Migrants face denial of basic entitlements including access to subsidized food, housing, drinking water, sanitation and public health facilities, education and banking services and often work in poor conditions devoid of social security and legal protection. Positive impacts of migration remain unrecognized.

— Overview of Internal Migration in India, UNICEF, 2012

The 2001 Census said the internal migrants were 30 per cent of the Indian population (309 million). According to the (National Sample Survey Office) NSSO 2007-08 findings, the proportion came down to 28.5 per cent. But 17 million more left their homes for varied reasons taking the count to 326 million. The estimates are for every type of migration – rural to rural, rural to urban and urban to urban. Another significant sociological indicator comes from the Census 2011 data. For the first time in 90 years, since the Census 1921, the Urban India added more to its numbers than the rural India. And the rural to urban migration has a significant stake. P Sainath equated this with ‘distress migration’ in one of his articles.

According to the NSSO 2007-08 findings, employment was the major reason behind migration of the male population. 29 per cent of the rural males and 56 per cent of the urban males migrated in search of the livelihood options.

And Rahul Gandhi’s Girish is just one ‘nameless faceless’ man among the millions of the migrating lot who face exploitation, poor working conditions and a poor life as the report puts it.

The trend implies a darker aspect. This migrating lot, basically the unskilled and semiskilled working class from poorer or poorly governed states, is in such a miserable conditions of survival that it opts for a life of exploitation hoping it can give some desperate earning options to meet the basic requirements like food and medicines of the family left behind.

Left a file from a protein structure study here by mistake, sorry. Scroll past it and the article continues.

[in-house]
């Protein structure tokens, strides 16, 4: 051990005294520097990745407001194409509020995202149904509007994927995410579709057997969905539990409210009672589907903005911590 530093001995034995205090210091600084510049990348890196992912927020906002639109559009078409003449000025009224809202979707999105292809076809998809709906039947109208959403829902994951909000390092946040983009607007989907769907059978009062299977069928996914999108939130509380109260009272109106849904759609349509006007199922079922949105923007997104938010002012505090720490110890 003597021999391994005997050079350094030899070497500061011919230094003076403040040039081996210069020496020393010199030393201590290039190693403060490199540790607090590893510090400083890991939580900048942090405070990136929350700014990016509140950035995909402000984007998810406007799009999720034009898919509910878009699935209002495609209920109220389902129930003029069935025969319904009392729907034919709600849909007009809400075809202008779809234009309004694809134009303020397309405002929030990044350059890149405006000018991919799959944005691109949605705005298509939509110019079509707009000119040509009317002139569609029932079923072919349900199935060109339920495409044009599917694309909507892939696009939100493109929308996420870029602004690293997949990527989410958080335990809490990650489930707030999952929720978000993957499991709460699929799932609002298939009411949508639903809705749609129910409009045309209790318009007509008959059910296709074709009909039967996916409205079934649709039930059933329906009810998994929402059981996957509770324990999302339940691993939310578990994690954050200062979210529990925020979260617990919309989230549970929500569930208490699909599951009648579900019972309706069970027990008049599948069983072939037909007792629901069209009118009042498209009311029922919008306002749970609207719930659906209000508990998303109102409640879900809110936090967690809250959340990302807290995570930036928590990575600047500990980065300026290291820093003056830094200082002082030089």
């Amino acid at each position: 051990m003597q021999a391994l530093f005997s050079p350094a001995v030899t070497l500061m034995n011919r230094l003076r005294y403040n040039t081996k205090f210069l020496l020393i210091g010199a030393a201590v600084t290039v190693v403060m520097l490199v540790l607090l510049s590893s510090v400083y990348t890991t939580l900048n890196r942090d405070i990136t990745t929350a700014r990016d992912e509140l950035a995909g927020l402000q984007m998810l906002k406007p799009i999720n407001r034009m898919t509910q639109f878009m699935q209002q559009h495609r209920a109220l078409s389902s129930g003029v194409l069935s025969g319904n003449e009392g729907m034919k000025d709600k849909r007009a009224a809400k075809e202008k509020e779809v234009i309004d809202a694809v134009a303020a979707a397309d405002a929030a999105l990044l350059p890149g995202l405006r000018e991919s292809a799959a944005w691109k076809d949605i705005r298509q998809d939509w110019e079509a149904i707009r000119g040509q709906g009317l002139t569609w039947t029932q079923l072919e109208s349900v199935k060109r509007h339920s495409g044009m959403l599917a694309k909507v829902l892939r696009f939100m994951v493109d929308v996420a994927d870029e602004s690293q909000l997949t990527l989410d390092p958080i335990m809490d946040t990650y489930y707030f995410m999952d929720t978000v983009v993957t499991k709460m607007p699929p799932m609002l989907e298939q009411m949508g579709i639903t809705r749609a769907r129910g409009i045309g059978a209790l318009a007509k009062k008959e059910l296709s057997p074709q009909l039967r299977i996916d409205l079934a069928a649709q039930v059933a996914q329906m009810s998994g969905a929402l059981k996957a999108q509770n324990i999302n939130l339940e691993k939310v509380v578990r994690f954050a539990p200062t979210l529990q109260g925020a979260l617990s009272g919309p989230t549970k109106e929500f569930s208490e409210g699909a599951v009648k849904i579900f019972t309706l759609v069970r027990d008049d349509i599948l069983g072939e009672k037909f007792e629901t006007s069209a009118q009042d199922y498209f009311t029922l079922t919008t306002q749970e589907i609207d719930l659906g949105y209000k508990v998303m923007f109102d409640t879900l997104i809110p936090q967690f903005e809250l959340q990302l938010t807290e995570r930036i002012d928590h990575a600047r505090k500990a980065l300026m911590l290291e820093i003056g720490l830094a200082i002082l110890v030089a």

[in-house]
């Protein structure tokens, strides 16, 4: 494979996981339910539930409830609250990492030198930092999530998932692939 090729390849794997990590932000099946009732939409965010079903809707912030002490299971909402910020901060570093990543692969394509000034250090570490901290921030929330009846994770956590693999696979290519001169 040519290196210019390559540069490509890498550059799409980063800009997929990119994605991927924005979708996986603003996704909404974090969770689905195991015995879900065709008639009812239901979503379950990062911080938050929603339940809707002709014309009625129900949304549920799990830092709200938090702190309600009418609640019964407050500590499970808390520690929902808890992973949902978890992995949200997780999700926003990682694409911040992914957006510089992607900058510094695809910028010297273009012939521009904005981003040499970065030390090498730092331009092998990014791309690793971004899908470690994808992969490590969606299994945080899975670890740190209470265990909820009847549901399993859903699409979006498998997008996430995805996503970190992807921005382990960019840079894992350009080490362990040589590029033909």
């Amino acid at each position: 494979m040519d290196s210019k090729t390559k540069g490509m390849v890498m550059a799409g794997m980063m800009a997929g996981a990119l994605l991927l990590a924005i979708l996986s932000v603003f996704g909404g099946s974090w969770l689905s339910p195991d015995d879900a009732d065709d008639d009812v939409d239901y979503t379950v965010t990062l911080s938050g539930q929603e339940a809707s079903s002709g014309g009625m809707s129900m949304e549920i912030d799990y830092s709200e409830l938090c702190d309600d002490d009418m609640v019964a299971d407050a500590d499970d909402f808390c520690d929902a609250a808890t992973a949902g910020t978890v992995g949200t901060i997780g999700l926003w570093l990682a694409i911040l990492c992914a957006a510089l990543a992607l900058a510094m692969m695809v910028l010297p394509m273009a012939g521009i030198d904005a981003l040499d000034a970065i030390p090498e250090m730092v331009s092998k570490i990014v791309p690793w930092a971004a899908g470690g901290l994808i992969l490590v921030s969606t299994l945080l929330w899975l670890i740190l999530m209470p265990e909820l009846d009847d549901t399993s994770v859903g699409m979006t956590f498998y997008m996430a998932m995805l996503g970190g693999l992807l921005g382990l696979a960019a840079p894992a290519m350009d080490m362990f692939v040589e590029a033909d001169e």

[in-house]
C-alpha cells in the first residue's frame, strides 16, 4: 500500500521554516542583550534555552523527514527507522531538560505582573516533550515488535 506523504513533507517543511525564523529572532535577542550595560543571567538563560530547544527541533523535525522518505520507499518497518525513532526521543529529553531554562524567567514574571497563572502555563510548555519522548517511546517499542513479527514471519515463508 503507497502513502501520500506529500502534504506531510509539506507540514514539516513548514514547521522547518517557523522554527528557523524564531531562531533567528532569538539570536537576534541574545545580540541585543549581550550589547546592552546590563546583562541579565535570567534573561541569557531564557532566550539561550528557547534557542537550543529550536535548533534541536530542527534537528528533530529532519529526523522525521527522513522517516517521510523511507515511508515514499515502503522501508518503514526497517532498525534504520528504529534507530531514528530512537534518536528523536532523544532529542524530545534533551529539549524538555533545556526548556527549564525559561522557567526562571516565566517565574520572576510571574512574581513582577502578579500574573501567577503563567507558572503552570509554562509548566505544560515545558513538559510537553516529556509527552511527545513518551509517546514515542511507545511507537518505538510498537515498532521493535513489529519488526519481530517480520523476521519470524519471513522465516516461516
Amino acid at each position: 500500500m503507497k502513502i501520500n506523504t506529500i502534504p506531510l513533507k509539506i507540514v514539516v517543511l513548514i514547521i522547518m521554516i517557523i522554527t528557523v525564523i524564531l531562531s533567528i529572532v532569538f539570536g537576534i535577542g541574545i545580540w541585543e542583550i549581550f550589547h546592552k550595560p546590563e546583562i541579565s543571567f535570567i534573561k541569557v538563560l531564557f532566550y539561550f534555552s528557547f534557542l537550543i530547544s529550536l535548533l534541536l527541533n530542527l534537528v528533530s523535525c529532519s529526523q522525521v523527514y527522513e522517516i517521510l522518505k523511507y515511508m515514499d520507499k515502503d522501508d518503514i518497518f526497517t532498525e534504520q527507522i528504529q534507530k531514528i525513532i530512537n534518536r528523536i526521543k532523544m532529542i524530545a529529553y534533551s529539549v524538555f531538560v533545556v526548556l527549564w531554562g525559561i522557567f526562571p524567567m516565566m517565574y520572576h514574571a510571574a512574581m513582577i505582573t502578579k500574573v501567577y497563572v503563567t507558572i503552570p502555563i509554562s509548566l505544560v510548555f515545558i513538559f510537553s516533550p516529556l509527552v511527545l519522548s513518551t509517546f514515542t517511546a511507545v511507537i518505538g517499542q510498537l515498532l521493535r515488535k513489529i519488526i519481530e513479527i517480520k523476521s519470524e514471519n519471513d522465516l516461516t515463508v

Imagine the deplorable conditions millions of Indians are living in.

They survive on virtually nothing and that makes them tough and rugged. Those who survive the flirtations of hunger and shelter can tolerate any persecution, so be it the life where one shares a cramped room of 8 feet by 8 feet with 8 other fellow migrants in a heartless and hypercompetitive Indian metro like Delhi or Mumbai. It is not the IIMs way of making ‘workers’ rugged, workers who face problem of plenty. It is how the life makes one rugged where choices are non-existent and only the will to live further makes one to take the next step in life.

Though the government has enacted a Right to Education Bill making provision of educational facilities to every child a mandatory act, education is not at all a basic requirement of life for this migrating lot. Millions of them are still living in the dark-age mentality where more number of the male children means increased number of the earning hands in the family.

Members of this migrating class don’t have a dream when they leave their homes. They are well aware of the situation awaiting them in the metro India where they will be cornered in some slum locality or at the outskirts of the city.

Many can’t even afford that.

Delhi, India’s national capital and a city that boasts of maximum increase in per capita income, shows it. Take a random night drive crisscrossing the city, from its posh colonies to the slum localities, from its office spaces to its marketplaces, and one can see migrants surviving their day-to-day lives on road dividers, on footpaths, on railway stations, on hand-pulled rickshaws.

And Delhi is not the standalone case. Almost every big city in India will take you across a similar canvas of predicament.

There is no denial to the fact that skilled and highly skilled workers, too, are migrating but they cannot compensate for the negativity that owes its genesis in the ‘forced-by-circumstances’ migration of millions from the lower bottom of the social pyramid.

©/IPR: Santosh Chaubey –